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CBT and GET did not significantly reduce employment losses, overall service costs, welfare benefits or other financial payments

Posted by biophile on 08 Aug 2012 at 04:20 GMT

McCrone et al (2012) have published the much-awaited results of the PACE Trial concerning cost-effectiveness, service costs, employment losses, and welfare benefits or other financial payments. Taking center stage was the main conclusion that compared to SMC alone, adjunctive CBT, and to a lesser extent, GET were hypothetically more cost-effective. This was based on cost-effectiveness acceptability curves and calculations derived from self-reports involving quality of life, fatigue, and physical function. Adjunctive APT was not found to be cost-effective. [1]

The MRC press release [2] and other news article headlines [3][4] give optimistic coverage about the (hypothetical) cost-effectiveness of CBT and GET, suggesting that these therapies should become widely available and will even save the economy millions of pounds. [5] However, there has been a glaring omission in this coverage, one which was also relegated to lesser importance in the paper itself. That is, CBT and GET do very little if anything at all to reduce employment losses, overall service costs, and welfare benefits or other financial payments. [1]

Raw values given in Table 3 suggest an 8.0% reduction in total service costs for the SMC group at follow-up and a 10.5% reduction for the CBT group. When controlling for baseline, the authors indicate that there were no statistically significant difference between these two groups, or any groups except CBT vs APT.Furthermore, despite self-reported improvements in QOL, fatigue and physical function, Table 4 shows that welfare benefits or other financial payments actually increased for all groups during the course of the trial. The authors describe the overall increases as slight and concede that there were no statistically significant differences between groups at follow-up, but failed to account for this category of costs during their cost analyses and provide no reason. Such poor outcomes should be a rather sobering revelation for the Department of Work and Pensions (which helped to fund the trial) and for the insurance industry, both which some of the authors have declared working for as consultants. [6]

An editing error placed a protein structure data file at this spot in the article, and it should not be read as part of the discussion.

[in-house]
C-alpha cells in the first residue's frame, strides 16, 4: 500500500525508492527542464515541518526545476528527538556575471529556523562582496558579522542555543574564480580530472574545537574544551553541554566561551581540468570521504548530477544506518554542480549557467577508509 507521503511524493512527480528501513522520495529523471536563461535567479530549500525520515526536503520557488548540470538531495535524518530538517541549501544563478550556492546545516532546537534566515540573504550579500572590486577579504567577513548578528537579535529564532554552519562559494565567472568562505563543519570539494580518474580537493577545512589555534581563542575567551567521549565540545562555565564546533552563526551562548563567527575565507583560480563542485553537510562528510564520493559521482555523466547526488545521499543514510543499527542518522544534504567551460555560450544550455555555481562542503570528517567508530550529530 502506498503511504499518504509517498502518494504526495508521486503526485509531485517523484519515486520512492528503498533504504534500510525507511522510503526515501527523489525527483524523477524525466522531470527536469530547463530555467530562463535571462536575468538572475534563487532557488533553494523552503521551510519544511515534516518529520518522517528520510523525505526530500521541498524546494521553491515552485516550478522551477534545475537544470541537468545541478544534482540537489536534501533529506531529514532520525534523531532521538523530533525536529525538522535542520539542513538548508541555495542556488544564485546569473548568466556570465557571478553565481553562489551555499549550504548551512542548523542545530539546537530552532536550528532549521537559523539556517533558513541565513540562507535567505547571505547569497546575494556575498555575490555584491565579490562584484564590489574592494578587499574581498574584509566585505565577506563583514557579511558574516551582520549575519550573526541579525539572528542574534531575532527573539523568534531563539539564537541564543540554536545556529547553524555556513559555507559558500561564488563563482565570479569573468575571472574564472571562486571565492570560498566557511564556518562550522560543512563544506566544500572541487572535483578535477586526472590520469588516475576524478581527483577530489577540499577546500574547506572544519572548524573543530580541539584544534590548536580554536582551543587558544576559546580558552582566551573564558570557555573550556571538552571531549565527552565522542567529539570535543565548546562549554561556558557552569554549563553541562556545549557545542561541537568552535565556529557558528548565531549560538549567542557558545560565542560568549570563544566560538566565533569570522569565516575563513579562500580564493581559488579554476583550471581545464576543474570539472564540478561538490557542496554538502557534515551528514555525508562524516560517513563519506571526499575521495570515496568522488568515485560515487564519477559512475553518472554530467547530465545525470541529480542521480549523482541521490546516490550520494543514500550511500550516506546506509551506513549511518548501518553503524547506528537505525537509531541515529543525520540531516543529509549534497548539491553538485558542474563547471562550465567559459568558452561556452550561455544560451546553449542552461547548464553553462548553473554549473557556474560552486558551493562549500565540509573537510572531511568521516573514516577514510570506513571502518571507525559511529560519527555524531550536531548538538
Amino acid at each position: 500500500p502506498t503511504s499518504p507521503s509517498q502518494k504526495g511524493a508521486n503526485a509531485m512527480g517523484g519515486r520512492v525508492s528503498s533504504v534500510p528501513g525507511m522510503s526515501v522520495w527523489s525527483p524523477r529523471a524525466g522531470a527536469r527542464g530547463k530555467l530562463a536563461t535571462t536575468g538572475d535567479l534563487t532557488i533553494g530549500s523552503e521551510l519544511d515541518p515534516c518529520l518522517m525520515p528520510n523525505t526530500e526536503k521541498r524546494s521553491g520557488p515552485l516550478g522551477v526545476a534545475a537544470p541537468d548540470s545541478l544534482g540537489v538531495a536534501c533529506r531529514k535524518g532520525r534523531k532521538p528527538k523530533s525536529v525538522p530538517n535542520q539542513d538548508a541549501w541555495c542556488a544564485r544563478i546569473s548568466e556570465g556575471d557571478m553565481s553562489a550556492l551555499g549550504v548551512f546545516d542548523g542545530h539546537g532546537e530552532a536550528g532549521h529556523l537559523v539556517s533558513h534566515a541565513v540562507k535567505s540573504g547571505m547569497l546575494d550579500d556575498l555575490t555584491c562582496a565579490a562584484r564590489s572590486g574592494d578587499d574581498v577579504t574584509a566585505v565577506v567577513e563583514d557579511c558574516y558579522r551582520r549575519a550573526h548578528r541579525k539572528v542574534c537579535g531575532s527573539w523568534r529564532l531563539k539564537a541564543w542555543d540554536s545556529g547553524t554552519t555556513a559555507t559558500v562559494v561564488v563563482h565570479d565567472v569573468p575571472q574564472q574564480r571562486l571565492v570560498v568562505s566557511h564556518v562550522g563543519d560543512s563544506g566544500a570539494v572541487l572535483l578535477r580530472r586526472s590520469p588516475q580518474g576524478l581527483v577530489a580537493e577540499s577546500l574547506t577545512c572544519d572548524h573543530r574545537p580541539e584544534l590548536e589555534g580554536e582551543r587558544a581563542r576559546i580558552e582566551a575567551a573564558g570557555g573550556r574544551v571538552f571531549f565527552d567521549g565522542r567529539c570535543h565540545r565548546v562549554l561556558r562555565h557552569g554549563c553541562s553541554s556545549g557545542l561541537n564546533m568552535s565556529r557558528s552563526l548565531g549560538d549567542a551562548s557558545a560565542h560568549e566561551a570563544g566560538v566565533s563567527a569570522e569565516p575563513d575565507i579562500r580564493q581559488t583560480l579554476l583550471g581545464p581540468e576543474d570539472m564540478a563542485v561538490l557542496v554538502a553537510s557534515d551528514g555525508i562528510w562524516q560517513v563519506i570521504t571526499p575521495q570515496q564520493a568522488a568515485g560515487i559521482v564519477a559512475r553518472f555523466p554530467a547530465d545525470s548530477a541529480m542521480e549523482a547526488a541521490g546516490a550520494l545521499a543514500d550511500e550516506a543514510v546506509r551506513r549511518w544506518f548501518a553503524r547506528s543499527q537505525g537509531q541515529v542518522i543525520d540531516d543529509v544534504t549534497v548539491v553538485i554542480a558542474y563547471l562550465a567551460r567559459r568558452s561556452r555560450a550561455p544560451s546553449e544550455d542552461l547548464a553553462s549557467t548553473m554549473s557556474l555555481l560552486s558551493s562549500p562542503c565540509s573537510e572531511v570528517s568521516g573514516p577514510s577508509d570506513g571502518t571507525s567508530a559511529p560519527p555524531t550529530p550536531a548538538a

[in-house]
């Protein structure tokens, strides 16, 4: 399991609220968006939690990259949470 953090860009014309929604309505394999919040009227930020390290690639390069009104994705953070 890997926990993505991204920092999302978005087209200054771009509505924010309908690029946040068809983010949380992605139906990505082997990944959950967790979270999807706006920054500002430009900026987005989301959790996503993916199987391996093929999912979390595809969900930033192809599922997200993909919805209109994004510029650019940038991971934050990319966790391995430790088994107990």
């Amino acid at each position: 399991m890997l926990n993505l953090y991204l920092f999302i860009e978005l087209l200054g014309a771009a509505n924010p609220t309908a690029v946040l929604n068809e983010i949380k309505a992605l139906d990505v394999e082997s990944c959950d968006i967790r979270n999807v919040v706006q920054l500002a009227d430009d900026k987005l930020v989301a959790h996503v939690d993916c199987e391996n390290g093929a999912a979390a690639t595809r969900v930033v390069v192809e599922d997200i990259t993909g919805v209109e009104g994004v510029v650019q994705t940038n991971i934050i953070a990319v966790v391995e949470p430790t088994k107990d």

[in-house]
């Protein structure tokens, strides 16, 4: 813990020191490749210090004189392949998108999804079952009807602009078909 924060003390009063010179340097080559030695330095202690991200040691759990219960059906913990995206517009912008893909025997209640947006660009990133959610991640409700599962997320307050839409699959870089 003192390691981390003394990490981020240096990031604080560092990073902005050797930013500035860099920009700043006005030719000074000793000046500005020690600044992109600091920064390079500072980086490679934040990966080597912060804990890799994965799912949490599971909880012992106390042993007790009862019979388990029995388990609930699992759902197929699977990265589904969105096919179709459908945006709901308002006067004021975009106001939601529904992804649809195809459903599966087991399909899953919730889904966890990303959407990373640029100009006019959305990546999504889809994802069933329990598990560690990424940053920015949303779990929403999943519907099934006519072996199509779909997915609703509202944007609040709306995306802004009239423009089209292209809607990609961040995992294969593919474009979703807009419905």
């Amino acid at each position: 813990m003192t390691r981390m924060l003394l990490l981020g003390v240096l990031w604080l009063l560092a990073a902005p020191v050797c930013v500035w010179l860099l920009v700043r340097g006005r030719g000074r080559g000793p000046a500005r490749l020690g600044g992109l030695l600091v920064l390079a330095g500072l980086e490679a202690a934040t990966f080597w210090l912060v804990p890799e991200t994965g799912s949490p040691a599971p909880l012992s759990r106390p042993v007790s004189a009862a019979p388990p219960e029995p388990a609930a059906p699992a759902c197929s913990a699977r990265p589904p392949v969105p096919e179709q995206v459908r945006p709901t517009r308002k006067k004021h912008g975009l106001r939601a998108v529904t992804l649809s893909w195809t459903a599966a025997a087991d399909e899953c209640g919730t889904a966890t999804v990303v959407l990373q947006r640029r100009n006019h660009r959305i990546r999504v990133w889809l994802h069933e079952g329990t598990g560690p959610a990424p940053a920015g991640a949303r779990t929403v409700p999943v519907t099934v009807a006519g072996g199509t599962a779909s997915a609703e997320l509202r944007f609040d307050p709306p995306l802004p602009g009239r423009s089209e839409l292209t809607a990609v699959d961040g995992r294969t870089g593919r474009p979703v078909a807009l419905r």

The improvement in quality of life after therapy appears to be minimal. After controlling for baseline, there were no statistically significant differences between any groups at follow-up except for CBT vs SMC (+0.05 QALY). CBT and GET were "cost-effective" because they are relatively cheap therapies compared to the usual service costs incurred by CFS patients, and result in hypothetical savings in terms of self-reported QOL, fatigue, and physical function. CBT and GET do little if anything to reduce overall service costs and therefore will not save the UK government money, so it is time they look towards alternative approaches such as biomedical research. Is it any surprise that only one week before publication of McCrone et al 2012, that the MRC in the UK announced additional funding in that direction? [7]

[1] McCrone P, Sharpe M, Chalder T, Knapp M, Johnson AL, et al. (2012) Adaptive Pacing, Cognitive Behaviour Therapy, Graded Exercise, and Specialist Medical Care for Chronic Fatigue Syndrome: A Cost-Effectiveness Analysis. PLoS ONE 7(8): e40808. doi:10.1371/journal.pone.0040808

[2] Two effective treatments for CFS/ME are also cost-effective | 1 August 2012 |

[3] Chronic fatigue syndrome: Brain training is most cost-effective treatment. | 2 August 2012 Last updated at 01:57 GMT |

[4] Two chronic fatigue syndrome treatments offer good value | John von Radowitz | Thursday 02 August 2012 |

[5] Pacing 'not cost-effective’ for CFS | Thursday August 2 2012 |

[6] White PD, Goldsmith KA, Johnson AL, Potts L, Walwyn R, DeCesare JC, Baber HL, Burgess M, Clark LV, Cox DL, Bavinton J, Angus BJ, Murphy G, Murphy M, O'Dowd H, Wilks D, McCrone P, Chalder T, Sharpe M; [PACE trial management group]. Comparison of adaptive pacing therapy, cognitive behaviour therapy, graded exercise therapy, and specialist medical care for chronic fatigue syndrome (PACE): a randomised trial. Lancet. 2011 Mar 5;377(9768):823-36. Epub 2011 Feb 18. DOI: 10.1016/S0140-6736(11)60096-2 http://www.ncbi.nlm.nih.g...

[7] New ME/CFS highlight notice issued by the UK Medical Research Council. | 23 July 2012 | http://www.meassociation....

Competing interests declared: A long-term ME/CFS patient.